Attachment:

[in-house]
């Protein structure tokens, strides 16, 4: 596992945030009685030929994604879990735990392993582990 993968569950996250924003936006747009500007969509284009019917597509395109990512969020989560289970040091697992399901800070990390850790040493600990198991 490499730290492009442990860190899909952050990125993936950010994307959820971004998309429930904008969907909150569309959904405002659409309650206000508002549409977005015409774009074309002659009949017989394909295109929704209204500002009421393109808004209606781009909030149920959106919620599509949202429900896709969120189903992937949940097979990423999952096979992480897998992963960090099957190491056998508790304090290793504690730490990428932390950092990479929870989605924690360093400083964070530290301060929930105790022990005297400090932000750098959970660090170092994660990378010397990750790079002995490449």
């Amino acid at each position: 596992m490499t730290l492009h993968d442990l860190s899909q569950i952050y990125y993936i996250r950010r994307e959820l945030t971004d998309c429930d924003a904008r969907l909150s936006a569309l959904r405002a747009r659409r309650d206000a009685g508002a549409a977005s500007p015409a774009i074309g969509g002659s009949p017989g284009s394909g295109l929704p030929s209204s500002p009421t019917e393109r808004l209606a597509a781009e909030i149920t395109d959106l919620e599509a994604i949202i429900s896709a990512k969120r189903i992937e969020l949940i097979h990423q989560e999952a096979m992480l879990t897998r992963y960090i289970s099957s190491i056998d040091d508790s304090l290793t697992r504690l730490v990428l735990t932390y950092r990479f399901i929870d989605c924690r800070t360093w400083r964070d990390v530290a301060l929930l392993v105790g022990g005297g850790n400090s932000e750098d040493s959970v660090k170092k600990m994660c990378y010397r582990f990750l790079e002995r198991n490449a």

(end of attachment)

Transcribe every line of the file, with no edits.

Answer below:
[in-house]
């Protein structure tokens, strides 16, 4: 596992945030009685030929994604879990735990392993582990 993968569950996250924003936006747009500007969509284009019917597509395109990512969020989560289970040091697992399901800070990390850790040493600990198991 490499730290492009442990860190899909952050990125993936950010994307959820971004998309429930904008969907909150569309959904405002659409309650206000508002549409977005015409774009074309002659009949017989394909295109929704209204500002009421393109808004209606781009909030149920959106919620599509949202429900896709969120189903992937949940097979990423999952096979992480897998992963960090099957190491056998508790304090290793504690730490990428932390950092990479929870989605924690360093400083964070530290301060929930105790022990005297400090932000750098959970660090170092994660990378010397990750790079002995490449």
């Amino acid at each position: 596992m490499t730290l492009h993968d442990l860190s899909q569950i952050y990125y993936i996250r950010r994307e959820l945030t971004d998309c429930d924003a904008r969907l909150s936006a569309l959904r405002a747009r659409r309650d206000a009685g508002a549409a977005s500007p015409a774009i074309g969509g002659s009949p017989g284009s394909g295109l929704p030929s209204s500002p009421t019917e393109r808004l209606a597509a781009e909030i149920t395109d959106l919620e599509a994604i949202i429900s896709a990512k969120r189903i992937e969020l949940i097979h990423q989560e999952a096979m992480l879990t897998r992963y960090i289970s099957s190491i056998d040091d508790s304090l290793t697992r504690l730490v990428l735990t932390y950092r990479f399901i929870d989605c924690r800070t360093w400083r964070d990390v530290a301060l929930l392993v105790g022990g005297g850790n400090s932000e750098d040493s959970v660090k170092k600990m994660c990378y010397r582990f990750l790079e002995r198991n490449a």